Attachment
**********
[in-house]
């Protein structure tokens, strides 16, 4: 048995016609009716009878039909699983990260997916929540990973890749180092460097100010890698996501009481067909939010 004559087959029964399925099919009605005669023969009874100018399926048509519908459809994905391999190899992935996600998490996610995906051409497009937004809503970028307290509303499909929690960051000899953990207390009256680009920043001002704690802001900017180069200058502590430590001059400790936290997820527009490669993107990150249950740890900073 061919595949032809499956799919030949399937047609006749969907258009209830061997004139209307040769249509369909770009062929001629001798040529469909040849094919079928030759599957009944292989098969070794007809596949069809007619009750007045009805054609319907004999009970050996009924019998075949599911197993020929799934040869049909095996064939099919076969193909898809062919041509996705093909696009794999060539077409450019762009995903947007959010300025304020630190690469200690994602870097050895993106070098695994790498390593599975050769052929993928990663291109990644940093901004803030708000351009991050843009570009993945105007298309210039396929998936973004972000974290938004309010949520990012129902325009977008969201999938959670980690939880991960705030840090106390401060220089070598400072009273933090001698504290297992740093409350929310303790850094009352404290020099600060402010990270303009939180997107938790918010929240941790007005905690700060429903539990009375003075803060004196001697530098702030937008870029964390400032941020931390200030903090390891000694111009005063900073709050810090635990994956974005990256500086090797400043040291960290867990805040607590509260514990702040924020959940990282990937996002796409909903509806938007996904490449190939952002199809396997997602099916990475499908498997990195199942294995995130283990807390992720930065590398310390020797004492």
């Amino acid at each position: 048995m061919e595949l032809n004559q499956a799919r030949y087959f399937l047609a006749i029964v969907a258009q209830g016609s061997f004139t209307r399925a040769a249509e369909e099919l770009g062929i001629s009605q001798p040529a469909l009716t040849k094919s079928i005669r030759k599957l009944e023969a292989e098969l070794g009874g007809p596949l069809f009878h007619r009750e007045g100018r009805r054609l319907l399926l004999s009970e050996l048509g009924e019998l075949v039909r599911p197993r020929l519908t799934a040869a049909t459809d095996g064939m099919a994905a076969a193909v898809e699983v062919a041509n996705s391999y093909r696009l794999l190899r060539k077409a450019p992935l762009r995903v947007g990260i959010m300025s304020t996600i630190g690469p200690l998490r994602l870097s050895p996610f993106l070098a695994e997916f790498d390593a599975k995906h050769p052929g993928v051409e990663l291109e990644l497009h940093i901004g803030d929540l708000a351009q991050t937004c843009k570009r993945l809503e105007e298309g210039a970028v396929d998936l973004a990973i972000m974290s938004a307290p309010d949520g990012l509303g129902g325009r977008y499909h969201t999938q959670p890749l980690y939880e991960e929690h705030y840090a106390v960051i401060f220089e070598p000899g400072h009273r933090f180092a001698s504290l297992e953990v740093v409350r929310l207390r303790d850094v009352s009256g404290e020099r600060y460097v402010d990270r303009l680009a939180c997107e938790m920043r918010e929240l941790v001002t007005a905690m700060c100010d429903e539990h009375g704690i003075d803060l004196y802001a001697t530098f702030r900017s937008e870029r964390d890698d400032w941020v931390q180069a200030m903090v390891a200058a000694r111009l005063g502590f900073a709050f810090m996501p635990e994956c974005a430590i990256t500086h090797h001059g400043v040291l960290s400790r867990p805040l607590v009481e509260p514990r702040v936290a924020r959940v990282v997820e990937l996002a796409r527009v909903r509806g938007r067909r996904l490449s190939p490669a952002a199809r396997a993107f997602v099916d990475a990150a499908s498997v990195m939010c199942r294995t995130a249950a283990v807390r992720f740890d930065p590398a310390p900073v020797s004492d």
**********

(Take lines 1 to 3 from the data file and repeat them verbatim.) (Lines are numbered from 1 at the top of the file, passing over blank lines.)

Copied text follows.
[in-house]
């Protein structure tokens, strides 16, 4: 048995016609009716009878039909699983990260997916929540990973890749180092460097100010890698996501009481067909939010 004559087959029964399925099919009605005669023969009874100018399926048509519908459809994905391999190899992935996600998490996610995906051409497009937004809503970028307290509303499909929690960051000899953990207390009256680009920043001002704690802001900017180069200058502590430590001059400790936290997820527009490669993107990150249950740890900073 061919595949032809499956799919030949399937047609006749969907258009209830061997004139209307040769249509369909770009062929001629001798040529469909040849094919079928030759599957009944292989098969070794007809596949069809007619009750007045009805054609319907004999009970050996009924019998075949599911197993020929799934040869049909095996064939099919076969193909898809062919041509996705093909696009794999060539077409450019762009995903947007959010300025304020630190690469200690994602870097050895993106070098695994790498390593599975050769052929993928990663291109990644940093901004803030708000351009991050843009570009993945105007298309210039396929998936973004972000974290938004309010949520990012129902325009977008969201999938959670980690939880991960705030840090106390401060220089070598400072009273933090001698504290297992740093409350929310303790850094009352404290020099600060402010990270303009939180997107938790918010929240941790007005905690700060429903539990009375003075803060004196001697530098702030937008870029964390400032941020931390200030903090390891000694111009005063900073709050810090635990994956974005990256500086090797400043040291960290867990805040607590509260514990702040924020959940990282990937996002796409909903509806938007996904490449190939952002199809396997997602099916990475499908498997990195199942294995995130283990807390992720930065590398310390020797004492």
């Amino acid at each position: 048995m061919e595949l032809n004559q499956a799919r030949y087959f399937l047609a006749i029964v969907a258009q209830g016609s061997f004139t209307r399925a040769a249509e369909e099919l770009g062929i001629s009605q001798p040529a469909l009716t040849k094919s079928i005669r030759k599957l009944e023969a292989e098969l070794g009874g007809p596949l069809f009878h007619r009750e007045g100018r009805r054609l319907l399926l004999s009970e050996l048509g009924e019998l075949v039909r599911p197993r020929l519908t799934a040869a049909t459809d095996g064939m099919a994905a076969a193909v898809e699983v062919a041509n996705s391999y093909r696009l794999l190899r060539k077409a450019p992935l762009r995903v947007g990260i959010m300025s304020t996600i630190g690469p200690l998490r994602l870097s050895p996610f993106l070098a695994e997916f790498d390593a599975k995906h050769p052929g993928v051409e990663l291109e990644l497009h940093i901004g803030d929540l708000a351009q991050t937004c843009k570009r993945l809503e105007e298309g210039a970028v396929d998936l973004a990973i972000m974290s938004a307290p309010d949520g990012l509303g129902g325009r977008y499909h969201t999938q959670p890749l980690y939880e991960e929690h705030y840090a106390v960051i401060f220089e070598p000899g400072h009273r933090f180092a001698s504290l297992e953990v740093v409350r929310l207390r303790d850094v009352s009256g404290e020099r600060y460097v402010d990270r303009l680009a939180c997107e938790m920043r918010e929240l941790v001002t007005a905690m700060c100010d429903e539990h009375g704690i003075d803060l004196y802001a001697t530098f702030r900017s937008e870029r964390d890698d400032w941020v931390q180069a200030m903090v390891a200058a000694r111009l005063g502590f900073a709050f810090m996501p635990e994956c974005a430590i990256t500086h090797h001059g400043v040291l960290s400790r867990p805040l607590v009481e509260p514990r702040v936290a924020r959940v990282v997820e990937l996002a796409r527009v909903r509806g938007r067909r996904l490449s190939p490669a952002a199809r396997a993107f997602v099916d990475a990150a499908s498997v990195m939010c199942r294995t995130a249950a283990v807390r992720f740890d930065p590398a310390p900073v020797s004492d």